WSU Extension

Hortsense

Weeds
 
Annual bluegrass 
Barnyardgrass 
Bentgrass, creeping 
Bermudagrass 
Bittercress (Shotweed, Hairy bittercress) 
Bittersweet nightshade (European bittersweet) 
Black medic 
Blackberry (Himalayan, Evergreen, Pacific) 
Blue mustard (Purple mustard, Tenella mustard) 
Brackenfern, western 
Buffalobur 
Bull thistle 
Buttercup, creeping 
Canada thistle 
Catchweed bedstraw (Cleavers) 
Catsear, common (False dandelion) 
Chickweed, common and mouseear 
Clover 
Comfrey 
Crabgrass 
Dandelion 
Dock (Curly, Broadleaf) 
Dodder 
Downy brome (Cheatgrass, Downy chess) 
Dwarf mistletoes 
English daisy (Lawn daisy) 
English ivy 
Field bindweed (Wild morningglory) 
Field pennycress (Fanweed) 
Flixweed 
Foxtail (Green, Yellow, Bristly) 
Garden loosestrife 
Giant hogweed 
Goldenrods 
Groundsel, common 
Hawkweeds 
Hedge bindweed 
Henbit 
Herb Robert (Robert geranium, stinky Bob) 
Horsetails (Scouringrush) 
Horseweed (Marestail) 
Knapweeds 
Knotweeds (Bohemian, Giant, Japanese, Himalayan) 
Kochia 
Lambsquarters, common 
Liverworts 
Mallow, common (Cheeseweed, Buttonweed) 
Nightshades 
Oxalis (Creeping woodsorrel) 
Parrotfeather and Eurasian watermilfoil 
Pineappleweed 
Plantain (Broadleaf, Buckhorn) 
Poison hemlock 
Poison ivy and Poison oak 
Prickly lettuce (China lettuce) 
Prostrate knotweed 
Puncturevine (Tackweed, Goathead) 
Purple deadnettle (Red deadnettle) 
Purple loosestrife (Purple lythrum) 
Purslane, common 
Quackgrass 
Red sorrel (Sheep sorrel) 
Redroot pigweed (Rough pigweed) 
Redstem filaree (Stork's bill, Crane's bill) 
Reed canarygrass 
Russian thistle (Tumbleweed) 
Ryegrass, annual (Italian ryegrass) 
Salsify (Goatsbeard) 
Scotch broom 
Shepherd's-purse 
Smartweeds 
Sowthistle, annual and perennial 
Speedwells 
Spurges (Prostrate spurges) 
St. Johnswort, common (Goatweed, Klamathweed) 
Stinging nettle 
Tansy ragwort 
Tumblemustard (Jim Hill mustard) 
Velvetgrass (Common velvetgrass) 
Velvetleaf 
Water primrose 
Waterhemlock, western 
Yellow nutsedge 



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Caption: Canada thistle flowers
Photo by: R. Parker
  
Weeds : Canada thistle : Cirsium arvense
(revision date: 8/24/2015)

Family: Asteraceae (Compositae)
Cycle: Perennial
Plant Type: Broadleaf

Biology
Canada thistle is an aggressive, spreading weed. The aboveground portions of the plants die back in the winter, but resprout from perennial roots in the spring. The alternate leaves are variously shaped, but are typically elongate and variously toothed or lobed, with spines on the margins and at the tips. Leaves may be hairy beneath. The erect, rigid, branching stems may reach up to four feet in height. Flowers (usually purple, occasionally white) are about 3/4" across. They are borne at the top of the plant in clusters. The base of the flower head lacks spines. Male and female flowers occur on different plants, with both male and female plants required for seed production. Canada thistle spreads aggressively from a deep, extensive system of roots and rhizomes. Uncontrolled patches may reach several yards across. SPECIAL INFORMATION: Cultivation is seldom recommended as a control, as breaking up the roots produces new plants. Canada thistle is designated as a Class 'C' noxious weed in WASHINGTON and a Class 'B' noxious weed in OREGON. Management may be required by law in your county. In addition, it is on the Oregon noxious weed quarantine list, which prohibits sale, purchase, and transport of plants, seeds, and plant parts. Consult your local Noxious Weed Control Board for more information.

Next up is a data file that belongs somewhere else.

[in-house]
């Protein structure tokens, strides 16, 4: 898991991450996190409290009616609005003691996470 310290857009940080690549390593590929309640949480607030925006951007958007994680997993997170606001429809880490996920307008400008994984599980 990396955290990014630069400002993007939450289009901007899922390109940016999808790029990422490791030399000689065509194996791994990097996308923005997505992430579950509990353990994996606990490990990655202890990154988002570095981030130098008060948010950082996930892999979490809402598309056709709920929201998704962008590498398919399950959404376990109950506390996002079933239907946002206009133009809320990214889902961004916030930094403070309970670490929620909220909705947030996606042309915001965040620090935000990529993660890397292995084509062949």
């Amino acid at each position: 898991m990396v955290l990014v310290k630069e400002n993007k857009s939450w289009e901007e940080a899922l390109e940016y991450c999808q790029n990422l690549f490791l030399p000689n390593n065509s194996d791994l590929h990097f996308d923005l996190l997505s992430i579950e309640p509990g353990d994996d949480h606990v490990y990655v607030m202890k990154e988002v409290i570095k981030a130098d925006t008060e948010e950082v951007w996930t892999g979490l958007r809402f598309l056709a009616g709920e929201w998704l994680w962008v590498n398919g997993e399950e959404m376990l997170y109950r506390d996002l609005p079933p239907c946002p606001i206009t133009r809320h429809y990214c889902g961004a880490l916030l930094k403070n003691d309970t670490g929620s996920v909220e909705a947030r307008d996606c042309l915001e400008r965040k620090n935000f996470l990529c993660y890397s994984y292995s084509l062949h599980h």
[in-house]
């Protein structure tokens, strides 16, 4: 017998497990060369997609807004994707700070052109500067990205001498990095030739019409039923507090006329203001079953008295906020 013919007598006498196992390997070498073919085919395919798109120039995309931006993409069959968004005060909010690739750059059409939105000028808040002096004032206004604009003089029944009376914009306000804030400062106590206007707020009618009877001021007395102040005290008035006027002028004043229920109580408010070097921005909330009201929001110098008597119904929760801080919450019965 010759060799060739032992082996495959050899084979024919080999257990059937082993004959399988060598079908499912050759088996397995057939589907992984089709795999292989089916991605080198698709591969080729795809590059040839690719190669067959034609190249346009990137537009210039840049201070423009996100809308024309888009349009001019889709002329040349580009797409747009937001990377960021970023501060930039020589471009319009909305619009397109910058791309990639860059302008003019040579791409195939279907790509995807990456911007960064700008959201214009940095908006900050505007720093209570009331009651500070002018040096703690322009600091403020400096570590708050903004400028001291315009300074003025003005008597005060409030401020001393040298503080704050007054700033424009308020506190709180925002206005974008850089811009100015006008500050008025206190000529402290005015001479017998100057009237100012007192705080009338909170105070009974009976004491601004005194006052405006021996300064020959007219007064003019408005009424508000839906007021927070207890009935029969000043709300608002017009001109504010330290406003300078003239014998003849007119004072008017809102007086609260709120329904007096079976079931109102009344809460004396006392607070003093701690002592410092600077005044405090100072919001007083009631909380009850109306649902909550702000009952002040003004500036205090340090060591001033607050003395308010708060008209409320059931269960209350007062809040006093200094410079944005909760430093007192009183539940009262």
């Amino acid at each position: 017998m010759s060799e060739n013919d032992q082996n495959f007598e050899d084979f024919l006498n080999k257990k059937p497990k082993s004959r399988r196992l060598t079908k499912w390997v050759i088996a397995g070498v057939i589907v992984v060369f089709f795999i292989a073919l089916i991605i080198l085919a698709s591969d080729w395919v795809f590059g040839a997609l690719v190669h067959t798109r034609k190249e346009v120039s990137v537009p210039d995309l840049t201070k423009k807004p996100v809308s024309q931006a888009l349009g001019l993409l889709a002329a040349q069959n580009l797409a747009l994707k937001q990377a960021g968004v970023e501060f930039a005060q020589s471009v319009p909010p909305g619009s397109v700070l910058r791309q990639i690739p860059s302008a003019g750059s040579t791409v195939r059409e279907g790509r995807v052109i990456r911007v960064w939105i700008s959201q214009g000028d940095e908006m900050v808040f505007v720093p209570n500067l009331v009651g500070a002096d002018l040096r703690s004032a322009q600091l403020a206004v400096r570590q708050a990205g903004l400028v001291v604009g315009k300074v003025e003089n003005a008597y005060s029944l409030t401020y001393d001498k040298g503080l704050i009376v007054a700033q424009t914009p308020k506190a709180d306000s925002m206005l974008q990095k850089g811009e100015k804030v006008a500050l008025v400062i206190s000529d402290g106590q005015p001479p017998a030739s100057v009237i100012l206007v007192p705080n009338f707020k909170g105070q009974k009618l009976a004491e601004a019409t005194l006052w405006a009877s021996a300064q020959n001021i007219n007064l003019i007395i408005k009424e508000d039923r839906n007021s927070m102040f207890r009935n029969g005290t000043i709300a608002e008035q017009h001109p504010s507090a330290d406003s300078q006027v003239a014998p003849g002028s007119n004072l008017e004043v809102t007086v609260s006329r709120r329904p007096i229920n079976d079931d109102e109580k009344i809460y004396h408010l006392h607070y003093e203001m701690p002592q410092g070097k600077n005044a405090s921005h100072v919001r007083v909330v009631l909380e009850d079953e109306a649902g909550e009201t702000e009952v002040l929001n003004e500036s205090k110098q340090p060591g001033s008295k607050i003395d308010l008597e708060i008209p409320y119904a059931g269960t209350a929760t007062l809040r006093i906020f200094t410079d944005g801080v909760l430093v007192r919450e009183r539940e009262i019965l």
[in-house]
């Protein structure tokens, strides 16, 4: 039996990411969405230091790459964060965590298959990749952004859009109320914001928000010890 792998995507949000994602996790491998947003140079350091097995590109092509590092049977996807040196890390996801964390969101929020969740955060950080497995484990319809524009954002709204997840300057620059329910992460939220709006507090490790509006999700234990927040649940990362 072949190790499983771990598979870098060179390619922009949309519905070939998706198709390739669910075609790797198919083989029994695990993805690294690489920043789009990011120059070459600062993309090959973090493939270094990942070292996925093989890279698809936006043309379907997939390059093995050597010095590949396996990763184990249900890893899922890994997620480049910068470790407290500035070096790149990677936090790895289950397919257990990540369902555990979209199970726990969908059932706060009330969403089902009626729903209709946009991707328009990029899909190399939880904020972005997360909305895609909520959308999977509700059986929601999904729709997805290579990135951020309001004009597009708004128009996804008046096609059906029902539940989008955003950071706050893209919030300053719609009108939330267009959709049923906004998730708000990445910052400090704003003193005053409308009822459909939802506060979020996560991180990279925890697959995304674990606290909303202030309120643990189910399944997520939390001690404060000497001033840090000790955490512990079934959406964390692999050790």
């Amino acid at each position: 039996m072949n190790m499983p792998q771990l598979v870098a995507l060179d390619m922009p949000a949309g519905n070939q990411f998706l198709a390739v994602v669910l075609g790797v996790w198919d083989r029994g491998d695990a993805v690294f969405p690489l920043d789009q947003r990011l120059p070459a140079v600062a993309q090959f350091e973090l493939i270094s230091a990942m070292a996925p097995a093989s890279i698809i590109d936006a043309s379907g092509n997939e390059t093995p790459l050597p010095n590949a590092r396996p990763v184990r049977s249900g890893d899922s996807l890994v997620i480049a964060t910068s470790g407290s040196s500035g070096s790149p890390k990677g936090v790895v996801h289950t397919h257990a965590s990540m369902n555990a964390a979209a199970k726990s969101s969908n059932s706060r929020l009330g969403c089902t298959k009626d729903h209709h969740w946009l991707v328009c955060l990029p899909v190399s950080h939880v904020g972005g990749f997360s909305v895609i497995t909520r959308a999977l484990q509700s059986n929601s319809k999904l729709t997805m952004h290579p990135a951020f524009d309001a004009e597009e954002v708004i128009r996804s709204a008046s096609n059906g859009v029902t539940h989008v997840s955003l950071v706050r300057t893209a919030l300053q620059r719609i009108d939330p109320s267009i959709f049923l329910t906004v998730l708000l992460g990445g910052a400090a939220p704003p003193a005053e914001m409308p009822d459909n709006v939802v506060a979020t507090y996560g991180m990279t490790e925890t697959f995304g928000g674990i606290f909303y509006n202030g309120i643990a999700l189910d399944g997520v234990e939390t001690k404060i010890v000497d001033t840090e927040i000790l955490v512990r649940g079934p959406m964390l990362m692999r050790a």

Habitat
Canada thistle is found in fields, waste and cultivated areas, and pastures, commonly on heavy or rich soils.

Management Options

Non-Chemical Management
  • Inorganic mulches, such as plastic, commercial "weed barrier" fabrics and other materials such as roofing paper, is an effective weed management option. Cover inorganic mulches with a thin layer of soil or organic mulch.
Select non-chemical management options as your first choice!

Chemical Management

Apply according to label directions. Glyphosate products should be applied as spot treatments only! NOTE: Some ingredients listed here are only available in combination. Read the label carefully on combination products to make sure the product is suitable for your specific situation.

Landscape areas
  • glyphosate
  • dichlobenil
Turf areas
  • products containing 2,4-D
  • triclopyr
  • 2,4-D + MCPP + dicamba
Bare ground areas
  • glyphosate
  • products containing 2,4-D
  • triclopyr
Images

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Caption: Canada thistle flowers
Photo by: R. Parker
Caption: Flowering Canada thistle
Photo by: R. Parker
Caption: Canada thistle creeping root
Photo by: R. Parker
Caption: Canada thistle buds
Photo by: T. W. Miller
Caption: Canada thistle flower
Photo by: T. W. Miller
Caption: Canada thistle leaf
Photo by: T. W. Miller
Caption: Canada thistle rosette
Photo by: T. W. Miller
Caption: Thistles (Canada on left, Bull on right)
Photo by: T. W. Miller
Caption: Canada thistle
Photo by: T. W. Miller